A. Denial of Defendants' Motion to Strike
Defendants object to the March 7 Order's denial of their motion to strike. March 7 Order ¶ 2. First, Defendants argue it was error to deny Defendants' motion to strike allegations with respect to a theory of retaliation. Plaintiffs' retaliation allegations are proper and relevant to their case as a part of their Minnesota Human Rights Act ("MHRA") discrimination count. The parties agreed to eliminate the separate common law Retaliation Count because it is inherently included within the MHRA; therefore, the allegations themselves remain relevant. Second, allegations regarding Royal's severance package have relevance to Plaintiffs' disparate treatment claims. Third, allegations relating to Defendants' "misuse of the corporate form" could be relevant to Plaintiffs' efforts to pierce the corporate veil. Finally, allegations related to Defendants' dealings with the City of Minneapolis and the liquor licensing process could be relevant to what Defendants knew of Royal's conduct. Therefore, Judge Noel properly found that the paragraphs Defendants moved to strike in the Second Amended Complaint were not impertinent, immaterial, redundant, or scandalous. Judge Noel's denial of this motion was not clearly erroneous or contrary to law.
B. Grant in Part of Plaintiffs' Motion to Compel
Defendants object to the March 7 Order's grant of Plaintiffs' motion to compel the disclosure of names, addresses, and telephone numbers of "[a]ll persons named in Classic-Henderson documents 1350 and 1542." Id. ¶ 3(a)(x). Defendants also object to Judge Noel's grant of Plaintiffs' motion to compel production of an unredacted copy of Classic-Henderson documents 1350-1542 and of sworn statements of certain individuals. Id. ¶¶ 3(c), (i). Defendants assert that the names contained in the Classic-Henderson documents are non-party employees, having no relationship to the case at hand. Defendants also argue that the scope of the request "for 'all' sworn statements from, among others, 'all' potential witnesses" is "facially absurd." Defs.' Mem. re March 7, at 13. At its core, Plaintiffs seek information related to Royal's employment with VCG and its subsidiaries. The names recorded in the Classic-Henderson documents appear to be employees of VCG subsidiaries and worked under Julian Royal's supervision. Their statements could contain relevant information to this matter and are properly within the scope of discovery. Therefore, Judge Noel's grant of Plaintiffs' motion to compel full disclosure of information in the Classic-Henderson documents 1350-1542 was not clearly erroneous or contrary to law.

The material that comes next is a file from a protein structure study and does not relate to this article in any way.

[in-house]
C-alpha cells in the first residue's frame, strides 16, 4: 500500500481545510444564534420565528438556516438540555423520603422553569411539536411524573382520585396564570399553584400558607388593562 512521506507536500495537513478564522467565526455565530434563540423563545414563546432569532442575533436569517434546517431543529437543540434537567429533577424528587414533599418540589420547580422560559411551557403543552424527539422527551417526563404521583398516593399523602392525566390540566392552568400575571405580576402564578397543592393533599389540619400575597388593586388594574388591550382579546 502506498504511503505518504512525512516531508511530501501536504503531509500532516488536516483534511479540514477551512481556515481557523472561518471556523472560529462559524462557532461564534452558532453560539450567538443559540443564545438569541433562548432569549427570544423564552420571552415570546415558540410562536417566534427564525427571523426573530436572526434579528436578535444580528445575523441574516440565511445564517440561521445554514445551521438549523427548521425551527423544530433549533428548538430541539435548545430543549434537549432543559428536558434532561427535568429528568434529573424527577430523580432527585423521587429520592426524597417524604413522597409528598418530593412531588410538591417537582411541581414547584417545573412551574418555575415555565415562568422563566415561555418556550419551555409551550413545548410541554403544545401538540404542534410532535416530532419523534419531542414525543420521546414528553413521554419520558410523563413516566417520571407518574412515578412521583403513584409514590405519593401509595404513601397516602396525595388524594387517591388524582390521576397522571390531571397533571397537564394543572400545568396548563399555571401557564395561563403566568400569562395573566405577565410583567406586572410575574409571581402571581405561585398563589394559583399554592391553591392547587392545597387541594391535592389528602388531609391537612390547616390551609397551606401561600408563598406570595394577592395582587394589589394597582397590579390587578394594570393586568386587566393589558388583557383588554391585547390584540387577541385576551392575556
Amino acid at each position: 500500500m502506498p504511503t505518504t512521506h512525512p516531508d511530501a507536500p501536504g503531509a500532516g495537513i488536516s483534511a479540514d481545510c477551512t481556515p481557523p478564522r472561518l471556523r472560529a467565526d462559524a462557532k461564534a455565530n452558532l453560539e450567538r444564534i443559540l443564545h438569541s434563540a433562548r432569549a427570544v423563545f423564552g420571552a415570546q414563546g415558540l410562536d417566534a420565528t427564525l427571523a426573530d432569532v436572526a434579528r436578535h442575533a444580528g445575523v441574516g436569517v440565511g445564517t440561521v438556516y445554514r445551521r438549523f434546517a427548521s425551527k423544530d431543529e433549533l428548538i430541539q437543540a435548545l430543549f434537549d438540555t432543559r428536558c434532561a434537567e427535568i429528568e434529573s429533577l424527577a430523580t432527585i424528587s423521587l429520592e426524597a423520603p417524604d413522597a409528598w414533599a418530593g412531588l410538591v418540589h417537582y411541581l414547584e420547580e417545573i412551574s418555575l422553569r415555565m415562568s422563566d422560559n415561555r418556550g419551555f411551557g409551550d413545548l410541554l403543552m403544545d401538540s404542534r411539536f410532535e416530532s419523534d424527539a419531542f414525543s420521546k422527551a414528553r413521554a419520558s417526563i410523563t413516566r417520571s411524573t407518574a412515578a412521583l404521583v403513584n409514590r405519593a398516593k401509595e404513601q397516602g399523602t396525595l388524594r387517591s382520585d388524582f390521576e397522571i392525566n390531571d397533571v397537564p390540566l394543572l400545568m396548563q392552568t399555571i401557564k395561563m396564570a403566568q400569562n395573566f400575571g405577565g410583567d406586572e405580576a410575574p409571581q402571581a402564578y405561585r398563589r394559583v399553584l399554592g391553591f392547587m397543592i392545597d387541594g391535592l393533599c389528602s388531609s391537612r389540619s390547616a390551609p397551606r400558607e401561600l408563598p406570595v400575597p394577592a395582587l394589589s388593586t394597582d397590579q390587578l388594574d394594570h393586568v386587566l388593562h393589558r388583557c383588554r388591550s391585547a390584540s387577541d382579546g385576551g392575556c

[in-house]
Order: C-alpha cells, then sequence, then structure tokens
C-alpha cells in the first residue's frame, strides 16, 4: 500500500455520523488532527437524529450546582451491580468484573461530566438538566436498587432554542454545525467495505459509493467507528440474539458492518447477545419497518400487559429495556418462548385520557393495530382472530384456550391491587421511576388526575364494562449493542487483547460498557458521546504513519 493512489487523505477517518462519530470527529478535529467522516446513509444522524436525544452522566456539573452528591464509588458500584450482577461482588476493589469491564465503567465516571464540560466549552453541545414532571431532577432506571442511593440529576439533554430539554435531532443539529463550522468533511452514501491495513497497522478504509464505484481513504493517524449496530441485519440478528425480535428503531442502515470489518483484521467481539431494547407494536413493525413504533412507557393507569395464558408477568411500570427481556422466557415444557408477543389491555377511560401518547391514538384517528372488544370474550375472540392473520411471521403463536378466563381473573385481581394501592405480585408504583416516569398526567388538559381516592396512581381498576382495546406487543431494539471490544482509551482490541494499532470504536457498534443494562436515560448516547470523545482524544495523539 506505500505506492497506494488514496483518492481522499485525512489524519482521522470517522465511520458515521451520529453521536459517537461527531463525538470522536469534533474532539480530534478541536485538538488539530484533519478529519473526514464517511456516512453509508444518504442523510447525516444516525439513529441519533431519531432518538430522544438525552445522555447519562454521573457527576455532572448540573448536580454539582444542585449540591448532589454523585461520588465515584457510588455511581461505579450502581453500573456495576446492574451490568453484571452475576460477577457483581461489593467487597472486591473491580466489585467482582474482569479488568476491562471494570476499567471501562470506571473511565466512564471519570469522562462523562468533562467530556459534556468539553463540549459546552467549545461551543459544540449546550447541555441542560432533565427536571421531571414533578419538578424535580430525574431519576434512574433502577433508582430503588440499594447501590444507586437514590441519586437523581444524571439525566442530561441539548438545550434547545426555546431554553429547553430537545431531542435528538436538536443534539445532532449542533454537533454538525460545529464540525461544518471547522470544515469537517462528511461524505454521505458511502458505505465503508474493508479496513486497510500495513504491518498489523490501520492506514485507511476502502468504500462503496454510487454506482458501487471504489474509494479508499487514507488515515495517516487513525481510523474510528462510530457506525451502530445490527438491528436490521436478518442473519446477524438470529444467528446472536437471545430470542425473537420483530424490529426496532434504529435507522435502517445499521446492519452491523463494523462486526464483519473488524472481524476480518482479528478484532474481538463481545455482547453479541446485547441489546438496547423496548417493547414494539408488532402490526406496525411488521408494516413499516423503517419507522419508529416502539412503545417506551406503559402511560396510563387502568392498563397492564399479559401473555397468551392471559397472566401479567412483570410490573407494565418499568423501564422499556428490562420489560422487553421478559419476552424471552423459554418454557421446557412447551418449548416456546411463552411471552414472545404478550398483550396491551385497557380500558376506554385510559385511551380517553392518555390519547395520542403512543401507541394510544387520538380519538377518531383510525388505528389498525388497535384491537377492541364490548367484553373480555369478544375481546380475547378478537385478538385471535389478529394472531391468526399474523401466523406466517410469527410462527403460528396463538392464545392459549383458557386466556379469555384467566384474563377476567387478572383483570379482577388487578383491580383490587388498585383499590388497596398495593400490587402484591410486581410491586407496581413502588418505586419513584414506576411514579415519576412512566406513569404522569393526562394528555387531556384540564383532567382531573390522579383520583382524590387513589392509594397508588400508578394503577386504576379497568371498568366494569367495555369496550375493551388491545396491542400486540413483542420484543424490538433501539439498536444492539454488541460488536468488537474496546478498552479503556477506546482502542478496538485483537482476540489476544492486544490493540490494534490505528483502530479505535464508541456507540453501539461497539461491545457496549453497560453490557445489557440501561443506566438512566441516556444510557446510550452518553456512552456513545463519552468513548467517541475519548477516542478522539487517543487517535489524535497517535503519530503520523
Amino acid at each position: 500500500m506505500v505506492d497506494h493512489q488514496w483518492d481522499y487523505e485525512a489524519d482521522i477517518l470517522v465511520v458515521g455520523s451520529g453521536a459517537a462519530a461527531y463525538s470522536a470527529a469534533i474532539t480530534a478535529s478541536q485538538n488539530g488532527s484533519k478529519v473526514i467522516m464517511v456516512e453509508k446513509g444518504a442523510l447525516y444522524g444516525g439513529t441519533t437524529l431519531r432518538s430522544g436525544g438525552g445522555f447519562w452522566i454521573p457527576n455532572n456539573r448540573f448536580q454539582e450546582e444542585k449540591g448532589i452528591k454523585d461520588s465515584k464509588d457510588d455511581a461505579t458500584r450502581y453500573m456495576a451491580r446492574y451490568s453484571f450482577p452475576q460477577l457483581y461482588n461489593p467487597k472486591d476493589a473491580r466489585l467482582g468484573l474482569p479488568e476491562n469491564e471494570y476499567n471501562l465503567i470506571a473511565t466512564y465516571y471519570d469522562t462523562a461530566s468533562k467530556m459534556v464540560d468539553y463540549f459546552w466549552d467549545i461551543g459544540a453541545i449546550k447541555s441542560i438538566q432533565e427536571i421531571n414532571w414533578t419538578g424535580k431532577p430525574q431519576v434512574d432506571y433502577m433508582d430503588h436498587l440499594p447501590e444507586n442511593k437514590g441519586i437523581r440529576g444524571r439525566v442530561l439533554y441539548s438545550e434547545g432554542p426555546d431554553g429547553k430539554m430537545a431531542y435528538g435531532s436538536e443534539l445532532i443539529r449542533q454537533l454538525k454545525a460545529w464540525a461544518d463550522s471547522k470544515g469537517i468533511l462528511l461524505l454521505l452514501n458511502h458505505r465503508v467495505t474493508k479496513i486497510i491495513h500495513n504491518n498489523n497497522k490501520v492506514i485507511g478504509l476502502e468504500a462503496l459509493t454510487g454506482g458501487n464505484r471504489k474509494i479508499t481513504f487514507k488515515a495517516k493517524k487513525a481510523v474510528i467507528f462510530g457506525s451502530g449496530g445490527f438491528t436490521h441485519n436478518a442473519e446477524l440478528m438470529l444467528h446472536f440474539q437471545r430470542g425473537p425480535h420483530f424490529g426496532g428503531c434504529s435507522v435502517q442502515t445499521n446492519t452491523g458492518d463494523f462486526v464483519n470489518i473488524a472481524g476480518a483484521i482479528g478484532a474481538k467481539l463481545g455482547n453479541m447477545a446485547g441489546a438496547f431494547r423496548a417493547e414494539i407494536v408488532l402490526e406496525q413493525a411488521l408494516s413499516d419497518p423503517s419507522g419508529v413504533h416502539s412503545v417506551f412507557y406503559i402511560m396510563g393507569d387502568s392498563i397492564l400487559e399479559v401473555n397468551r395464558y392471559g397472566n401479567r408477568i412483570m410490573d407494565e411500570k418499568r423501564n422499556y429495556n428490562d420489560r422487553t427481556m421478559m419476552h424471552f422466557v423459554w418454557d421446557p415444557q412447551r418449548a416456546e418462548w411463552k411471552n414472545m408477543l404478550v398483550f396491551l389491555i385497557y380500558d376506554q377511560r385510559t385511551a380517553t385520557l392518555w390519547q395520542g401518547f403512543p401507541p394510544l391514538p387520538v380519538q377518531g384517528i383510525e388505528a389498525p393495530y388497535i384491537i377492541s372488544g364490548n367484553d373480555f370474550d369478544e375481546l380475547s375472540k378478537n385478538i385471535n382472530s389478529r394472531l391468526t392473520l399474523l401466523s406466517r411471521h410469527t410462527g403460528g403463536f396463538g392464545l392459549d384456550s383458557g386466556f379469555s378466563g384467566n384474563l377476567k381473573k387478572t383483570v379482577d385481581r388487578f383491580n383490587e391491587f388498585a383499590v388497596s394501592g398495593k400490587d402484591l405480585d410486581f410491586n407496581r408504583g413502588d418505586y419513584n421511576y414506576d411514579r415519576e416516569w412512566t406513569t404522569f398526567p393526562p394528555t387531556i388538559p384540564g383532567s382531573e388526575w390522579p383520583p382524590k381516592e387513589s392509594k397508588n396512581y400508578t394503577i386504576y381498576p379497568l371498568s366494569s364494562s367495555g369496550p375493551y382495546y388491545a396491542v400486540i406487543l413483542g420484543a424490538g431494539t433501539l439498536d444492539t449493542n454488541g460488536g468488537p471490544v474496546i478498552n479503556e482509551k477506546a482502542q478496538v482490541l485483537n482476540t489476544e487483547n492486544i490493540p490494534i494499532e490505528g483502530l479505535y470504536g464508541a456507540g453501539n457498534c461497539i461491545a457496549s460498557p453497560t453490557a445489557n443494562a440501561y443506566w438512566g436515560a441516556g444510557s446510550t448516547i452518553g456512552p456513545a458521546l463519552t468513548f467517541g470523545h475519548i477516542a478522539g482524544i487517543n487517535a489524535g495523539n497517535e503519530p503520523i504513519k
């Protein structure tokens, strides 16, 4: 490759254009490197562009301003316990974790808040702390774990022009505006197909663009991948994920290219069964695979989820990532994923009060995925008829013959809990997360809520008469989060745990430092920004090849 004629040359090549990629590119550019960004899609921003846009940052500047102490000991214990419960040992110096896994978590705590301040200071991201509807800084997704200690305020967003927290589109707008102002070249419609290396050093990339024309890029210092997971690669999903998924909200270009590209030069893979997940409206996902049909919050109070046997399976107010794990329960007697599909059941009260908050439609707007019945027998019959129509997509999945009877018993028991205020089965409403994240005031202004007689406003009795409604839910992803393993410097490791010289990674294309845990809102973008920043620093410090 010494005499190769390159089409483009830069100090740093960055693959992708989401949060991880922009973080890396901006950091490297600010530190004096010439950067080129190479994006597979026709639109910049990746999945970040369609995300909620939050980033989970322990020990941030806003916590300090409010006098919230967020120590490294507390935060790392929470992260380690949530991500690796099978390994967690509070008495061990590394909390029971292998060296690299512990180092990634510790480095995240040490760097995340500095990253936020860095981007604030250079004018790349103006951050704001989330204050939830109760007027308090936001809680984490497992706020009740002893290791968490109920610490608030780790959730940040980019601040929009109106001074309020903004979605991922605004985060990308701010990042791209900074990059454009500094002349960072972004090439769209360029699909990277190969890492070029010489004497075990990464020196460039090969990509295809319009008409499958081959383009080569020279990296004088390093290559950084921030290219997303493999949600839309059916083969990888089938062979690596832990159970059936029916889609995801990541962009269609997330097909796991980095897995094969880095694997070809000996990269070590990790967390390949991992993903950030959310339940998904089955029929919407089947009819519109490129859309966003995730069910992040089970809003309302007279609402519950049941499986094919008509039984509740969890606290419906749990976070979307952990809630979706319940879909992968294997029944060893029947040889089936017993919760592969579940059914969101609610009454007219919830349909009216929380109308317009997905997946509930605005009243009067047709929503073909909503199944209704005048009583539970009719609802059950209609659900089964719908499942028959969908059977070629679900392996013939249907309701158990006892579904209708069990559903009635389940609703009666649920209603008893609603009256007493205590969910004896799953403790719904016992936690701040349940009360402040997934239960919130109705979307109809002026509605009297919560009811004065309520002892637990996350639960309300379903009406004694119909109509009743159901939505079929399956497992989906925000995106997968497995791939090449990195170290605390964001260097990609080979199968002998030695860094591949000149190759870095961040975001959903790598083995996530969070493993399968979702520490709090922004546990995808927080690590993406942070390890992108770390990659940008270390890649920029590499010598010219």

C. Grant of Plaintiffs' Motion to Compel Response to Interrogatory No. 8
Defendants object to Judge Noel's grant of Plaintiffs' request to compel a response to Interrogatory No. 8. Interrogatory No. 8 asks for a description of Defendants' history with alleged and suspected discriminatory workplace conduct over the past ten years, including the identities of alleged victims and harassers. Defs.' Mem. re March 7, at 11. Defendants argue that Interrogatory No. 8 is "overly broad in time and scope, unduly burdensome, not reasonably calculated to lead to the discovery of admissible evidence, vague, and compound." Id. Defendants ...